Concerning Life as It Is Supposed to Be

Sabbatical Plans (or “I May Go Dark Again”)

“Had we not been awarded the Lilly grant,” I told the congregation at our congregational meeting last September, “the sabbatical would still have happened. But Barb and I would be renting a kayak to paddle up and down the Little Big Econ (an oxymoronically named river near the church, pictured in the heading to this blog) rather than taking a cruise on the Mediterranean.”

But we were awarded the grant. Kayaking the Econ may still be a good idea, but what the grant is allowing us to do is far more dream-atic, if I may coin a word.

The sabbatical will launch this Friday, April 6, with a party at the church for the congregation and all who have some relationship with the church or with me. A food truck will feed us, and a bounce house will swallow the children. Capping the evening, magician Marc Vergo will make the children disappear (or at least entertain them for 90 minutes) and the adults will enjoy a concert by the Jimmy Buffett tribute band, The Caribbean Chillers. We want to celebrate and have fun together, and that we will do.

The following week, my wife and I will first wander up to Michigan to attend the biennial Festival of Faith and Writing in Grand Rapids. On that Sunday we plan to worship in the building in which we were married which, since that day so many years ago has, ironically, been purchased by a congregation of our own denomination, before returning home.

A kayak

A few days later, we’ll fly to Rome to begin a ten day Mediterranean Cruise. My guess is that it will be more relaxing than a kayaking trip.

In June, seeking a time of renewal, I’ll spend a week at the Abbey of Gethsemani, a Trappist monastery in Kentucky. I plan to take minimal supplies beyond a Bible, a journal, and a heart to pray.

There are other plans in place for this time, much of which will be spent at our home in Oviedo. We will end the sabbatical celebrating our 40th wedding anniversary in a lodge in the Canadian Rockies in Banff, Alberta, Canada, a far cry from our honeymoon in the Smokies.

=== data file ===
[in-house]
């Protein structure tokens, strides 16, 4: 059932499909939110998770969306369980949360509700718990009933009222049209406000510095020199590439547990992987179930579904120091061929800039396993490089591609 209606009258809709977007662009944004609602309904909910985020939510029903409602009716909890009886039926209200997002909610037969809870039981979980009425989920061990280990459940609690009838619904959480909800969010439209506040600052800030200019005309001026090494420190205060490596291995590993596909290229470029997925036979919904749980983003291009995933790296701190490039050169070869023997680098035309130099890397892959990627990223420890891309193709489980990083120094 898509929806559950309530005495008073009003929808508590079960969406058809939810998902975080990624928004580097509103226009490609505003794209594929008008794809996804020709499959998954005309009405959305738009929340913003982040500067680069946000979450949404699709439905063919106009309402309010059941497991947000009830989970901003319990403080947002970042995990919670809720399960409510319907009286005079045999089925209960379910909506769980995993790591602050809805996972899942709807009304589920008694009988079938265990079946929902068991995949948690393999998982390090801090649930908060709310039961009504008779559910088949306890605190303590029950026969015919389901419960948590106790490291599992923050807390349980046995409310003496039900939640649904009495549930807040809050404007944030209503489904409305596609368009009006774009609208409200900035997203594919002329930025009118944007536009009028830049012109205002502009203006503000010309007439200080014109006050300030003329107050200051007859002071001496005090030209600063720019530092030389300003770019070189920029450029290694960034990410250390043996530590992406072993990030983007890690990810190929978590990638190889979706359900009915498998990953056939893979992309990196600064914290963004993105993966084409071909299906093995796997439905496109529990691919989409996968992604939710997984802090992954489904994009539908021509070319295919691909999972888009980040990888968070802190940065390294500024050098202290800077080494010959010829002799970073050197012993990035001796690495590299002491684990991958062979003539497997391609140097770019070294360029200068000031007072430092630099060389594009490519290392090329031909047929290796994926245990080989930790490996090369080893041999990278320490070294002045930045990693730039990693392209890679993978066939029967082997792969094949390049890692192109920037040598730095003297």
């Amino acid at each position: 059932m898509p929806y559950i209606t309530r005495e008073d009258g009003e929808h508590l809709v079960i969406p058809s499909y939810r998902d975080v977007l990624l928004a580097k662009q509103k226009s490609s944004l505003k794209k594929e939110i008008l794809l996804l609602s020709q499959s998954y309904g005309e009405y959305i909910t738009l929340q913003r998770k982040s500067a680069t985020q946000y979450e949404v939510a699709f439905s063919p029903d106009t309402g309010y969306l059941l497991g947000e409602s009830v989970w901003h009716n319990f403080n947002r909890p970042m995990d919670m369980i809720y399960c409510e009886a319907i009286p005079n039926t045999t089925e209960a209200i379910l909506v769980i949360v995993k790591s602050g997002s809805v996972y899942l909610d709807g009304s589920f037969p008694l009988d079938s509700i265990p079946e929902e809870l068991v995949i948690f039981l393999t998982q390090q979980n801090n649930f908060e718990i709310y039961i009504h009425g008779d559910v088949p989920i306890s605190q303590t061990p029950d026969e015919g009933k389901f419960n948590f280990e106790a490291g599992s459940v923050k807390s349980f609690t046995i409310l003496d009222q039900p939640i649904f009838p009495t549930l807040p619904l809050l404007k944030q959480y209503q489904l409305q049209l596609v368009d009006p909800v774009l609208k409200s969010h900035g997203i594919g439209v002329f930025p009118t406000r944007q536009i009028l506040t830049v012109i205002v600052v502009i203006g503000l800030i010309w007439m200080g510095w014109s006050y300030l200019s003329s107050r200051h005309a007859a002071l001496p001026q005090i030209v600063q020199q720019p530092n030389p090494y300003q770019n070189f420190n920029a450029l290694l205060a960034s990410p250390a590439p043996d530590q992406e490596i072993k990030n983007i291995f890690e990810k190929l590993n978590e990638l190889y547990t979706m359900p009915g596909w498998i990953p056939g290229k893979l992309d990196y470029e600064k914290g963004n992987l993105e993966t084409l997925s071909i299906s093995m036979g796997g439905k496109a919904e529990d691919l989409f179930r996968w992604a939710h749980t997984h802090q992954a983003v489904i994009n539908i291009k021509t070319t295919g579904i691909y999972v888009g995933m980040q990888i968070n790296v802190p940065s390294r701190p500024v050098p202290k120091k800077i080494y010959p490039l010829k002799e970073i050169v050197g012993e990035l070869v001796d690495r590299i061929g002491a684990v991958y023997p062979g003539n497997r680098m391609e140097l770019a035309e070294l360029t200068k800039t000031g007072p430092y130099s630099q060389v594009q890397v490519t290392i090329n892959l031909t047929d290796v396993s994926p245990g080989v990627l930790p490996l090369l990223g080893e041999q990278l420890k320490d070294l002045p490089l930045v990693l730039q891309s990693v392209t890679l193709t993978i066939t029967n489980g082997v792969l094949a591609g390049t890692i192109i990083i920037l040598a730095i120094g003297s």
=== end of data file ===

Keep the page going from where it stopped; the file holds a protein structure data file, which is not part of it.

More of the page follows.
For the congregation we are publishing a book to guide the congregation through the same seasons of the sabbatical as I will be following. As well, a special lineup of speakers and programs are designed to enrich and bless the congregation. In addition to five of our church’s ruling elders, Jeff Brown, Nathan Ilderton, Jake Levee, Jon Boardman, and Mike Sacasas, three former staff members, B. J. Milgate, Rob Edenfield, and Josiah Katumu and former interim pastor Rod Whited will all preach for us.

One slot will be filled by Drew Dinardo, the father of one of our members. The remaining slots will be taken by Steve Brown, Bill Mills, Richard Pratt, Michael Allen, and Carl Ellis, Jr. This will be a rich three months of preaching.

As I have suggested elsewhere, I plan to hijack this space for occasional posts bringing reports and reflections during the sabbatical.

But, then again, I may not.

The primary goal of the sabbatical is to strip my life of the constant pressure of deadlines and responsibilities. If all I do is rest and reconnect with Jesus, then the time will have been a success.

But I do hope to check in here a time or two. Maybe.

“A joyful heart is good medicine.” – Proverbs 17:22

“If we couldn’t laugh, we would all go insane.” – Jimmy Buffett


Sabbatical Funding


A Reader/Pastor/Preacher/(Writer?) Attends the FF&W


  1. Jason

    You should be like the man who, when asked by his wife, “What are you going to do today?”, replied, “NUTHIN’.”
    She said, “That’s what you did yesterday!” to which he replied, “Yeah, but I didn’t finish.” 🙂

  2. Kedric

    I will be listening to that line up.

  3. Larry Edison

    So amazing! Our God sure put together an amazing time for you. Literally almost unbelievable. So glad for you guys – and so glad for the church that they are in such obviously capable hands. Be refreshed! As for doing “nuthin” – well, I look at your schedule and think, “wow, I would be kept busy just being at the right place on time.” Getting here and there “and back again” will keep you busy enough.

Powered by WordPress & Theme by Anders Norén